Monday, February 6, 2012

The Case Against Lists: A List

Recently a good friend of mine started a dating relationship with a mutual friend from our church. She was telling me about him one day, and I asked how things were going. Her response went something like: “He’s great. He doesn’t have everything on my list, but he has most of it.”

When I finished gagging myself with a spoon, I was struck with the wisdom to be a little more generous with my response to her. After all, didn’t I make a little “list” of my own at summer church camp when I was 16, pink cartoon hearts and all? Didn’t I write off my husband when we first met because he was wearing a Chicago Cubs T-shirt and I only wanted a shaggy-haired, emotionally tormented, non-sports-interested ‘musician’? (He still loves to tell that story).

Here’s the thing. Obviously, when we’re looking for someone to do life with, we need to have some parameters. It might be a deal-breaker for you (and I would advise that it be) if someone isn’t a Christian, for example. Or maybe your future spouse will need to want children, or not want them. I don’t mean to purport that we shouldn’t have certain “have-to’s” in mind as we’re out on the dating scene.

To go a bit further, making a “here’s-what-I’m-looking-for” list might even serve an important purpose if you’re talking to a group of 16-year-olds who need to investigate their priorities. But at a mature age, I think we should really take a hard look at our lists. I’m talking about the kind of lists with non-essential, “my wants” type of things. Things like, “she can’t wear a lot of makeup” or “he has to laugh during The Colbert Report.” I really believe that this whole list-making thing, in fact, can do a lot more harm than good.

And here’s my list why. (Ha! I’ll be here all night).

1. It Limits God
God, though many things, is someone I like to call most affectionately the Great Surpriser. No one weaves a story quite like He does, wouldn’t you agree? He made a fish eat a dude and spit him back out. Talk about unexpected. For those keeping a tally, He also: called a stutterer to face-off with a King on behalf of an entire nation (Exodus 4-12); gifted a wrinkly old couple in their 90’s a baby (Genesis 15-17); called a nobody shepherd boy to become king (1 Samuel 16); and even called a beloved prophet to marry a prostitute (Hosea 1). I believe the Lord wants to make your life as delightfully surprising as those of our brothers and sisters in the past. And a great storyteller like Him needs a wide availability of characters. So don’t tell him to only use red-headed ones. Don’t tell Him to avoid sending you a spouse who likes the Phillies. Let him do his thing, ya’ll. And don’t be surprised if it’s unexpected. (Just ask Hosea).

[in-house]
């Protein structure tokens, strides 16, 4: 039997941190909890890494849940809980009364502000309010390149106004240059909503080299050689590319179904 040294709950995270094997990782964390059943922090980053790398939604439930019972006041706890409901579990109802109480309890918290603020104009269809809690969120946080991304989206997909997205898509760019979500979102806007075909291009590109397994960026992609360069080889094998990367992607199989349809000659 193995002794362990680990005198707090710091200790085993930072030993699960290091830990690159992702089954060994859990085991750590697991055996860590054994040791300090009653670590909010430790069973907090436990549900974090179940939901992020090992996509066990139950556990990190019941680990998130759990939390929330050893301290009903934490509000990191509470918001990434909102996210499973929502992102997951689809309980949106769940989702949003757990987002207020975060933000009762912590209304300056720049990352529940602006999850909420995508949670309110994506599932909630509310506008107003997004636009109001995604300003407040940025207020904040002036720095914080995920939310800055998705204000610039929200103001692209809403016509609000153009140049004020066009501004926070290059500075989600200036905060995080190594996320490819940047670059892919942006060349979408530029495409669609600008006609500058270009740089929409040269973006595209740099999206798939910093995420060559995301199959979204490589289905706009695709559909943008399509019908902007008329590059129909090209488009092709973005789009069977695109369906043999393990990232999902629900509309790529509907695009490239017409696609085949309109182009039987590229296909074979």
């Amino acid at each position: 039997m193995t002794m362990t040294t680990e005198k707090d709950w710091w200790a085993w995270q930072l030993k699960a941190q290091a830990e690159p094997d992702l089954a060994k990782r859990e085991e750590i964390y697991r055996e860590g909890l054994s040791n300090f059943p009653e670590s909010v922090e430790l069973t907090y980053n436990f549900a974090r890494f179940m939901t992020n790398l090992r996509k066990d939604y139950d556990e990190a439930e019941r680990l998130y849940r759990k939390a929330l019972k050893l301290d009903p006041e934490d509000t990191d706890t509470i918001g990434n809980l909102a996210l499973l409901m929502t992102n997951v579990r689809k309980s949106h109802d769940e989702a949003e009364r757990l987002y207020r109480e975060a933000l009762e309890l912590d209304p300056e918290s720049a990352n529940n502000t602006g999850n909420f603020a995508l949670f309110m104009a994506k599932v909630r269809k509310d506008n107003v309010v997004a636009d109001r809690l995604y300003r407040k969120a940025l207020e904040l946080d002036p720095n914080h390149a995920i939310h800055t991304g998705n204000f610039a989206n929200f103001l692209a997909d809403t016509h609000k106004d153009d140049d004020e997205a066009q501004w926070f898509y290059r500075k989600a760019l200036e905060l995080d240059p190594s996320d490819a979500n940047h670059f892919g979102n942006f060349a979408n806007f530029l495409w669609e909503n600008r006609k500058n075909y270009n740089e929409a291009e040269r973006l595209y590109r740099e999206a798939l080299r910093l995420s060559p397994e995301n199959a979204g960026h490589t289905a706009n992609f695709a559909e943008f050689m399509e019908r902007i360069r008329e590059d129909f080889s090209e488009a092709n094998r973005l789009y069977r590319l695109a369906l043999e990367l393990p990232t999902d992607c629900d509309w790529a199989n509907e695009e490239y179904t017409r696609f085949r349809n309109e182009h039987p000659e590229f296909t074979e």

2. It Limits You
Making a ‘spouse list’ is really akin to putting on some pretty big blinders. If you’re seriously not going to even look twice at anyone who isn’t over 5 feet or someone who prefers Pepsi over Coke, it’s time to face the fact that your aloneness might be more you and less God, my friend. I don’t mean to be harsh, but I think my generation needs to really grow up in this area. You might not know you like something until you meet it. You might not know you don’t like something until you meet it. It’s silly to limit your prospects just because you wrote down “must wear great-smelling cologne” on a piece of notebook paper once. (Though a strict “must wear deodorant” rule might be ok. Or necessary.)

3. It Limits Your Future Spouse
I have to tell you, my first reaction to my friend’s comment that I shared earlier was offense. How could she belittle her new boyfriend into being nothing more than a potential ‘list-fulfiller’? I had only met him a few times, but immediately I wanted to rattle off all the great things about him that she should be grateful for. So what if he doesn’t own a pair of hiking boots or the only thing he knows how to cook is macaroni? What if when God made you, He had him in mind? How could you pretend to know He didn’t? I worry that concentrating on all the minute, meaningless non-checked off parts of your lists might make us miss the wonderful, unexpected aspects of our future partners.

Listen, I know some of my examples are silly. I’ve truly never met anyone who won’t date someone because they like Pepsi and not Coke. (Except maybe Jerry Seinfeld.) But my point is to get you out of the ‘list’ funk. To encourage you to challenge some of your “qualifications.” Some might need to stay. Some, though, might need to go. What truly needs to go, I believe, is the mentality of checking off bullet points in order to make huge, life-altering, story-weaving decisions. Don’t get married just because it’s on your “by the time I’m 25” bucket list. Don’t get married because you want to have someone to show off. DON’T get married because they fulfill a “list.” Get married because God introduced you to the person he wants you to serve for the rest of your life. And keep in mind that it might be a complete surprise. He’s pretty good at that.

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